In humanities history there has been one weapon that has withstood the test of time, one weapon that has been used so extensively throughout our history that it has been depicted in literature and art from every age. Yet its prestige has not grown to that of the sword, it has been present but overlooked when compared to, what would be called a nobler weapon.
Dueling did not always go to plan, this can be seen by the fact that duels where mainly outlawed in many parts of Europe and also to the fact that duels had to be witnessed. Back in the 14th century this would involve a full judicial committee which was a public affair (many problems arrived when dueling went private as seen in France or Italy, this allowed matters of honor to be dealt with privately) an historical example of a public duel can be read in the last duelist:
The Rodella had two uses, one being to protect the user and the second as an offensive weapon itself. Before looking further at this there is simply not enough room to fit a full explanation of the shields use from the 16th century to the 17th as its use changed with the fencing systems as they progressed.
For generations the sword has caught the imagination, either on stage or on screen the sword has been iconic. Not only a symbol of power, justice but also of entertainment and of course martial arts. However there is one particular combination that is even more icon then the sword alone. It rivals even the massive popularity of eastern martial arts in film.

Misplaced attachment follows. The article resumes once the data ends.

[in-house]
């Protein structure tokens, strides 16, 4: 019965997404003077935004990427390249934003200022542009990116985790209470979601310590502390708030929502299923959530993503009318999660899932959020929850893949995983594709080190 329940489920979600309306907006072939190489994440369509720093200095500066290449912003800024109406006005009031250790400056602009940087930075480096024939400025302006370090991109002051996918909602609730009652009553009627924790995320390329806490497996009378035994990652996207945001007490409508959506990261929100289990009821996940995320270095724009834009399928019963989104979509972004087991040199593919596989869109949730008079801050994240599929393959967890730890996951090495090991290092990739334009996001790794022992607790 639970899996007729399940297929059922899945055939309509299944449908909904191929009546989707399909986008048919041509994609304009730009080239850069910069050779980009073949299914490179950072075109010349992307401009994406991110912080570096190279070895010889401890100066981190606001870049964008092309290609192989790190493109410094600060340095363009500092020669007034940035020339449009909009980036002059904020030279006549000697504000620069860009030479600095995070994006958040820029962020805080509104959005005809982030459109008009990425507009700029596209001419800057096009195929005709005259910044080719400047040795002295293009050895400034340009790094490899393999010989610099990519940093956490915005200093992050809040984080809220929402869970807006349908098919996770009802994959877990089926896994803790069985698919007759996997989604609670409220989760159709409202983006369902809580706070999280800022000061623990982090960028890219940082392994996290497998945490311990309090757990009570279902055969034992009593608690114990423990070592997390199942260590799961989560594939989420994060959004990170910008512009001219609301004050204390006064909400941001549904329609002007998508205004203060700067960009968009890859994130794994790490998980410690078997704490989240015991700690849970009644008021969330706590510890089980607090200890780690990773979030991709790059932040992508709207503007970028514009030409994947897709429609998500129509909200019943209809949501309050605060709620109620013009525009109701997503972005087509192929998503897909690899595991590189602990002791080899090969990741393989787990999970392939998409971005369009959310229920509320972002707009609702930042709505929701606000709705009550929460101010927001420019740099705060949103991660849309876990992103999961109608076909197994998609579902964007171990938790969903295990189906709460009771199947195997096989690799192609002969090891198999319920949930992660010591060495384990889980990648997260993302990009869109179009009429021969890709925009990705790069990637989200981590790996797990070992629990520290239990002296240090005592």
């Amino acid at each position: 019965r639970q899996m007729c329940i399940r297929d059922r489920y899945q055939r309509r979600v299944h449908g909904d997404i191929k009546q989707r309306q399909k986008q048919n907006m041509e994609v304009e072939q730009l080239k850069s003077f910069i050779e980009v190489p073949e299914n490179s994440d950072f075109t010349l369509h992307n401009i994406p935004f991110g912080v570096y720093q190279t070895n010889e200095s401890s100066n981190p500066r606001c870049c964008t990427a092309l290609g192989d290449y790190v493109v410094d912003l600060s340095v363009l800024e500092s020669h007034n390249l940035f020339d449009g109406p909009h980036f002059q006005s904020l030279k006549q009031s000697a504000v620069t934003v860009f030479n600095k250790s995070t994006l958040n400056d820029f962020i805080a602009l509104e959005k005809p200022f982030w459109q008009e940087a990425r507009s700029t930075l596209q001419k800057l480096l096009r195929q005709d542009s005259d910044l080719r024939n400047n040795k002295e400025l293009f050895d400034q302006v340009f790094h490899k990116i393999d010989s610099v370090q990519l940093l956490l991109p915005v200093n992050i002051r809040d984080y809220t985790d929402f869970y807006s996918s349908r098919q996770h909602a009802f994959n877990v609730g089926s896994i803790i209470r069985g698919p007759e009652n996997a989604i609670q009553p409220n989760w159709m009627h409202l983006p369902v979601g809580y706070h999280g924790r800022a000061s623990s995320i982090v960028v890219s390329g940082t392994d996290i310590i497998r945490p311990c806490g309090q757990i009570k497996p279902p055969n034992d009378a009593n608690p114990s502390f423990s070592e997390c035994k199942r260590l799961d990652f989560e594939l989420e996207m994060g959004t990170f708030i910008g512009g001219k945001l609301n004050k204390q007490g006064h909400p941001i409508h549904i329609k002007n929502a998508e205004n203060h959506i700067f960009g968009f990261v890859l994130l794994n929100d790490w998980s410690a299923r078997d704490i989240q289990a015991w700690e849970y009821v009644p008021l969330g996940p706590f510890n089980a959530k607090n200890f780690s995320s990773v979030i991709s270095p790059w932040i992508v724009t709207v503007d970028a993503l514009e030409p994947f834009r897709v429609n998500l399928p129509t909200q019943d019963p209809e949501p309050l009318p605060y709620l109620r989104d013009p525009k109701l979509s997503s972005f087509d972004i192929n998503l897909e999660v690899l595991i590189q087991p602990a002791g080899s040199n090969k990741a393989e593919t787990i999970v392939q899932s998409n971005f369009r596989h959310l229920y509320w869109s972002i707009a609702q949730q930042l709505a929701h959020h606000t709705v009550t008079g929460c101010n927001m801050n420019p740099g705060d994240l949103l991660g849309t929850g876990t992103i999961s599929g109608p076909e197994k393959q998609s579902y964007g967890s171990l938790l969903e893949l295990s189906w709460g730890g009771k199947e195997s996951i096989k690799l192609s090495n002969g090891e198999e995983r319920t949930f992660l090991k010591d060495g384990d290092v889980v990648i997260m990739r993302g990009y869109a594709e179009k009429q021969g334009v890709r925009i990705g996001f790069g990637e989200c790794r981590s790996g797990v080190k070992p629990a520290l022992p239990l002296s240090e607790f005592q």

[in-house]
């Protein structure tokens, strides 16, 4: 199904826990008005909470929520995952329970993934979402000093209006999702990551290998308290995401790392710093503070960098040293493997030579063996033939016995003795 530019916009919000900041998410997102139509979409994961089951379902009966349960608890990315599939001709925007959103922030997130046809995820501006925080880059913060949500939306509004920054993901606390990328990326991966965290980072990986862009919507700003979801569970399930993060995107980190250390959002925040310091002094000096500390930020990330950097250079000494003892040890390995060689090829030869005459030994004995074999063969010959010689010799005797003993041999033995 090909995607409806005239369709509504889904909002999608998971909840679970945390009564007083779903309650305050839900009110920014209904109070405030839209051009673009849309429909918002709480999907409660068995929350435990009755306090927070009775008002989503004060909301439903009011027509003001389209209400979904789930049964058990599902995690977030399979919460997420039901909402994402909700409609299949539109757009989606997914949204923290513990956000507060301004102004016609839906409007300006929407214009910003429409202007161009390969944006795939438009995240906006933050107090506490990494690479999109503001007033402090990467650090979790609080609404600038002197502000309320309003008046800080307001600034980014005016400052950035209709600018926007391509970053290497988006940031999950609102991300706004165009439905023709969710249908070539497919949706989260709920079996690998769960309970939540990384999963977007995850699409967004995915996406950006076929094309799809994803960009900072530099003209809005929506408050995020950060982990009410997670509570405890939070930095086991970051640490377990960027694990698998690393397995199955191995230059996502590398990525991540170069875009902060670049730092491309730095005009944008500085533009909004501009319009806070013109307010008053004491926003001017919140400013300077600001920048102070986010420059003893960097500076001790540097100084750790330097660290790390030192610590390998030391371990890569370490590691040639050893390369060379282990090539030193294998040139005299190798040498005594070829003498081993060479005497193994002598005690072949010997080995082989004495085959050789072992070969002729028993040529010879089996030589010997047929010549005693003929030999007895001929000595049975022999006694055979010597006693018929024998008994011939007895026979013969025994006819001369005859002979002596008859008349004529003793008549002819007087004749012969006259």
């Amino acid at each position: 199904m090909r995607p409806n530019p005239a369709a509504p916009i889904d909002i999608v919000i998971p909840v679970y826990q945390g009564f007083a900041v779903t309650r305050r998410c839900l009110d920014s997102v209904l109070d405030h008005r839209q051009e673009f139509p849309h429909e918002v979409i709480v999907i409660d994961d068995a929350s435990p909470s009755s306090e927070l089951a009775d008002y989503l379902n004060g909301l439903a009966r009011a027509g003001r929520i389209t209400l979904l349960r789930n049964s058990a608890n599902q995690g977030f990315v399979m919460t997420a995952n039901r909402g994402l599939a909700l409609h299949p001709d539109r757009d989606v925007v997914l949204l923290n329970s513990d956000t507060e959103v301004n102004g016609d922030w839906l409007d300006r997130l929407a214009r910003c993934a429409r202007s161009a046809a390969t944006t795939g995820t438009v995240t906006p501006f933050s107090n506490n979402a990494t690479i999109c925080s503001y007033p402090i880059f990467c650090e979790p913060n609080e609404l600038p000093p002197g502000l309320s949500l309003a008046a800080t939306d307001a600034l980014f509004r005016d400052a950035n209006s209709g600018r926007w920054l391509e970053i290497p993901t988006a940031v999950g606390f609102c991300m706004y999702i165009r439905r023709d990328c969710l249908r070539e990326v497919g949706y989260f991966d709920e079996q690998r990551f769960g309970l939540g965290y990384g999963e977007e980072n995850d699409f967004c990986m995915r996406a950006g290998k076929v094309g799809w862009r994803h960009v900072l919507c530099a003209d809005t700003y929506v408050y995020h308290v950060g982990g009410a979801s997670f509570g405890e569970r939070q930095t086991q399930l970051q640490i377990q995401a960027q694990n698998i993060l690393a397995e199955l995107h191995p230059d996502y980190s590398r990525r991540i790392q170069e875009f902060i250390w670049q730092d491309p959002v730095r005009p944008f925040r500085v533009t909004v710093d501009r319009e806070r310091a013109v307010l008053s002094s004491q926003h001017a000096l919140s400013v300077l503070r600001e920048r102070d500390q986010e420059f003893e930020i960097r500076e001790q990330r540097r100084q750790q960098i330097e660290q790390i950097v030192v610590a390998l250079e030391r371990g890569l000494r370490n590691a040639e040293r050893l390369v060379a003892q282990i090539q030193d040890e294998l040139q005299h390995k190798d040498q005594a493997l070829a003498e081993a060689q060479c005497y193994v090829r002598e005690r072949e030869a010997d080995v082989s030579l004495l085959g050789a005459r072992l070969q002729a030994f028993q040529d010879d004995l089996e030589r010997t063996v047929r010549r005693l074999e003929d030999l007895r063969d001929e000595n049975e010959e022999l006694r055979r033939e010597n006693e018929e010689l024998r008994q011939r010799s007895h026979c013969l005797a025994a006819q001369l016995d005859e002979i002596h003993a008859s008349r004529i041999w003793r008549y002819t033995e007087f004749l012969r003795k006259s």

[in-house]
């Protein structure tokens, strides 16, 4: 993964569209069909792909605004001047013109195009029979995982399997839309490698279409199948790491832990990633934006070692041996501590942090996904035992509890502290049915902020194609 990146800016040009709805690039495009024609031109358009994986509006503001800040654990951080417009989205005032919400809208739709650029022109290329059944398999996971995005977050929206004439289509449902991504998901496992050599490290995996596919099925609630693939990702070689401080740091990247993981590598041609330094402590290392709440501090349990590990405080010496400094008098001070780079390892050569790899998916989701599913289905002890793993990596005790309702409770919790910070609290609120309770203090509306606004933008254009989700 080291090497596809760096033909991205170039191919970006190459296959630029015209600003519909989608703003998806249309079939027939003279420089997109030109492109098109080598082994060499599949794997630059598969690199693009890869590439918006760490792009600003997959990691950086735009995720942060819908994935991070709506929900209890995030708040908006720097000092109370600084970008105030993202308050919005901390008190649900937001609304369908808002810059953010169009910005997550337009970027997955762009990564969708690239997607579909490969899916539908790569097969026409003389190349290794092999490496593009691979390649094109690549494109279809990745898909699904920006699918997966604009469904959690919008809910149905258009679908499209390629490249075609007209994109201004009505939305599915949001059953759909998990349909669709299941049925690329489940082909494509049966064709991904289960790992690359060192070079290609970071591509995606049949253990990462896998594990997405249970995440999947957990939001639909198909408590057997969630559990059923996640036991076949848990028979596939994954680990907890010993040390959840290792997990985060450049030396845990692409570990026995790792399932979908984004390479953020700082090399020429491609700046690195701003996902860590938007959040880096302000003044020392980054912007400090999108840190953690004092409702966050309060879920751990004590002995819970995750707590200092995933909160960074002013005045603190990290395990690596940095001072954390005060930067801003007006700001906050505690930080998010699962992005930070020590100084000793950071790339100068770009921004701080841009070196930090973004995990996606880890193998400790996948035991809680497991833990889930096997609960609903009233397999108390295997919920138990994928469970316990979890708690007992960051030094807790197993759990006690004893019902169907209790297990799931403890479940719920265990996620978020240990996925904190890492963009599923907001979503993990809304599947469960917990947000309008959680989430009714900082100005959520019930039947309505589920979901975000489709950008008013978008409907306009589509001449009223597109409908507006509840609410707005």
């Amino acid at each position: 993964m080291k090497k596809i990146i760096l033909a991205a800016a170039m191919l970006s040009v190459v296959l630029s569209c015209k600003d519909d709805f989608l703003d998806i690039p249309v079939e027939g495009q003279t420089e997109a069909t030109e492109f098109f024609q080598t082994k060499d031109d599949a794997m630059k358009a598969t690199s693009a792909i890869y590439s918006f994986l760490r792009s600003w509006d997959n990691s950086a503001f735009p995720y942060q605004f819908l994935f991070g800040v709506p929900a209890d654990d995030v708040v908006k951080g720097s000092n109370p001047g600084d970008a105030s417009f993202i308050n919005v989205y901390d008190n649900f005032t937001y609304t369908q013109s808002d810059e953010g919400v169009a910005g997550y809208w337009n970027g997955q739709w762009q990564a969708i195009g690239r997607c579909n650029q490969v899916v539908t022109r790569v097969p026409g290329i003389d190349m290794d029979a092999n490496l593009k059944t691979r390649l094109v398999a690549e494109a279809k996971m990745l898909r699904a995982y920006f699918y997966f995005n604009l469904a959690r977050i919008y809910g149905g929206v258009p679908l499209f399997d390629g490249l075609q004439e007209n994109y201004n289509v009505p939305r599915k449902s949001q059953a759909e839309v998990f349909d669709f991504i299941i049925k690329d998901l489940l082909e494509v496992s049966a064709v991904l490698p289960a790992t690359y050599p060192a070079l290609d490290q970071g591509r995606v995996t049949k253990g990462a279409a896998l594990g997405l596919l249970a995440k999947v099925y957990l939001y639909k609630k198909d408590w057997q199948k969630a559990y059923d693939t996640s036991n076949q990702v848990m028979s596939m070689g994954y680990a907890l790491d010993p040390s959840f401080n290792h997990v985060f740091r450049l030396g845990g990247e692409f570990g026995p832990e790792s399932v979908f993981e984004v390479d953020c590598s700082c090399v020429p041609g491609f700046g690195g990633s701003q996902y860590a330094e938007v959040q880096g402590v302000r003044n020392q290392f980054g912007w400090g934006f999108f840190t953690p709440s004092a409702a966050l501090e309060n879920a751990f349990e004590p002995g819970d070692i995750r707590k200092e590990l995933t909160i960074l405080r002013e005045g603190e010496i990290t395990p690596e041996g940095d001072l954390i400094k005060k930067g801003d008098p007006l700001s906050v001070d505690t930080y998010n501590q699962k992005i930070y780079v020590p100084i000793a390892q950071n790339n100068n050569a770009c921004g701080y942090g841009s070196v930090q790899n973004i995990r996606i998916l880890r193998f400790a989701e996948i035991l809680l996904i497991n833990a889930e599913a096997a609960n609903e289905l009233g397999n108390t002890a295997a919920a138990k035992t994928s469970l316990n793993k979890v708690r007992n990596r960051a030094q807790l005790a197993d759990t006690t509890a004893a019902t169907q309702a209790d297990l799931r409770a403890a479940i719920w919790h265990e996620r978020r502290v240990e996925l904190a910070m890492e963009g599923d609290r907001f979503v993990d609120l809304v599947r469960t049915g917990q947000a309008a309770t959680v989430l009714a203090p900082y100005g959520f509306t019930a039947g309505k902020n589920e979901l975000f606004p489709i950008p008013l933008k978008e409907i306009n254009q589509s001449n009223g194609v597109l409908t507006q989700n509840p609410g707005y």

A fight is similar to that of a scene, it has a start, a middle and an end. The main difference is in the time. A real fight can take, at the start a very short or long time to actually begin. Both combatants circling each other, neither wanting to make the first move as it could very well be their last.
or a long time the entertainment industry has made use of martial arts. It has inspired generations of young and old to take up the martial practices, ether eastern or western. From the early days of the roman amphitheater in Rome with their depictions of the Gallic tribes falling to Caesar’s legions, to the displays of Shakespeare in the globe theatre in London,